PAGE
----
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Reconsidering the Impact of the Environment on Long-run Growth when Pollution Influences Health and Agents have a Finite-lifetime

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  • X. Pautrel

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File URL: http://hdl.handle.net/10.1007/s10640-007-9139-y
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Bibliographic Info

Article provided by European Association of Environmental and Resource Economists in its journal Environmental and Resource Economics.

Volume (Year): 40 (2008)
Issue (Month): 1 (May)
Pages: 37-52

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Handle: RePEc:kap:enreec:v:40:y:2008:i:1:p:37-52

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Web page: http://www.springerlink.com/link.asp?id=100263

Related research

Keywords: Growth; Environment; Overlapping generations; Human capital; Health;

References

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  1. Sandra Black & Paul Devereux & Kjell Salvanes, 2004. "Why the apple doesn't fall far: understanding intergenerational transmission of human capital," Working Paper Series 2004-12, Federal Reserve Bank of San Francisco.
  2. Cees Withagen, 2001. "Endogenous Growth and Environmental Policy," Growth and Change, Gatton College of Business and Economics, University of Kentucky, vol. 32(1), pages 92-109.
  3. Evans, Mary F. & Smith, V. Kerry, 2005. "Do new health conditions support mortality-air pollution effects?," Journal of Environmental Economics and Management, Elsevier, vol. 50(3), pages 496-518, November.
  4. Arnaud Chevalier, 2004. "Parental Education And Child's Education: A Natural Experiment," Royal Economic Society Annual Conference 2004 42, Royal Economic Society.
  5. Francesca Dominici & Jonathan M. Samet & Scott L. Zeger, 2000. "Combining evidence on air pollution and daily mortality from the 20 largest US cities: a hierarchical modelling strategy," Journal of the Royal Statistical Society Series A, Royal Statistical Society, vol. 163(3), pages 263-302.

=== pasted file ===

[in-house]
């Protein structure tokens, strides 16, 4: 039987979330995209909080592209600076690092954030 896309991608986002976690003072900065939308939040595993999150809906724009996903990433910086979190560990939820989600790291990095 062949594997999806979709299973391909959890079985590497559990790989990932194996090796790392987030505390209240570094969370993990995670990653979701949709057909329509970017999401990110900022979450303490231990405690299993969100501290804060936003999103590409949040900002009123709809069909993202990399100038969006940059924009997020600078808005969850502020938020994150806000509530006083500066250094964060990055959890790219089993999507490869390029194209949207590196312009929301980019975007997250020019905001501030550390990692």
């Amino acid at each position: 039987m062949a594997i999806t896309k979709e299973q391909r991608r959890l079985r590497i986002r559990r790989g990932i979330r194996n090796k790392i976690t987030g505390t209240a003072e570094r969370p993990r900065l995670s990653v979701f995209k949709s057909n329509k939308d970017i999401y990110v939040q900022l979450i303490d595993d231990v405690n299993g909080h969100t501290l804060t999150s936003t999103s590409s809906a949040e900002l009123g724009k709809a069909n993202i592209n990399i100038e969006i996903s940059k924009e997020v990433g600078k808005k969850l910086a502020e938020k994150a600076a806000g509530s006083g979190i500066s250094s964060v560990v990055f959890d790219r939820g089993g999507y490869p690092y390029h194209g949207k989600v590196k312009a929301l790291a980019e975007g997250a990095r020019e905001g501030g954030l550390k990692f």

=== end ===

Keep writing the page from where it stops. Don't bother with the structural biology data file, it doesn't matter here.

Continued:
6. Philip Oreopoulos & Marianne E. Page & Ann Huff Stevens, 2003. "Does Human Capital Transfer from Parent to Child? The Intergenerational Effects of Compulsory Schooling," NBER Working Papers 10164, National Bureau of Economic Research, Inc.
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Citations

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Cited by:
  1. Xavier Pautrel, 2009. "Health-enhancing Activities and the Environment: How Competition for Resources Makes the Environmental Policy Beneficial," Working Papers 2009.111, Fondazione Eni Enrico Mattei.
  2. Carlotta Balestra & Davide Dottori, 2012. "Aging society, health and the environment," Journal of Population Economics, Springer, vol. 25(3), pages 1045-1076, July.
  3. Aloi, Marta & Tournemaine, Frederic, 2011. "Growth effects of environmental policy when pollution affects health," Economic Modelling, Elsevier, vol. 28(4), pages 1683-1695, July.
  4. Hirazawa, Makoto & Saito, Koichi & Yakita, Akira, 2011. "Effects of international sharing of pollution abatement burdens on income inequality among countries," Journal of Economic Dynamics and Control, Elsevier, vol. 35(10), pages 1615-1625, October.
  5. Wang, Min & Zhao, Jinhua & Bhattacharya, Joydeep, 2013. "Optimal Health and Environmental Policies in a Pollution-Growth Nexus," Staff General Research Papers 35994, Iowa State University, Department of Economics.
  6. Eugenia Vella & Evangelos V. Dioikitopoulos & Sarantis Kalyvitis, 2012. "Green Spending Reforms, Growth and Welfare with Endogenous Subjective Discounting," DEGIT Conference Papers c017_045, DEGIT, Dynamics, Economic Growth, and International Trade.
  7. Xavier Pautrel, 2007. "Pollution, Health and Life Expectancy: How Environmental Policy Can Promote Growth," Working Papers 2007.96, Fondazione Eni Enrico Mattei.
  8. Natacha Raffin & Thomas Seegmuller, 2014. "The Cost of Pollution on Longevity, Welfare and Economic Stability," AMSE Working Papers 1433, Aix-Marseille School of Economics, Marseille, France, revised 16 Jul 2014.

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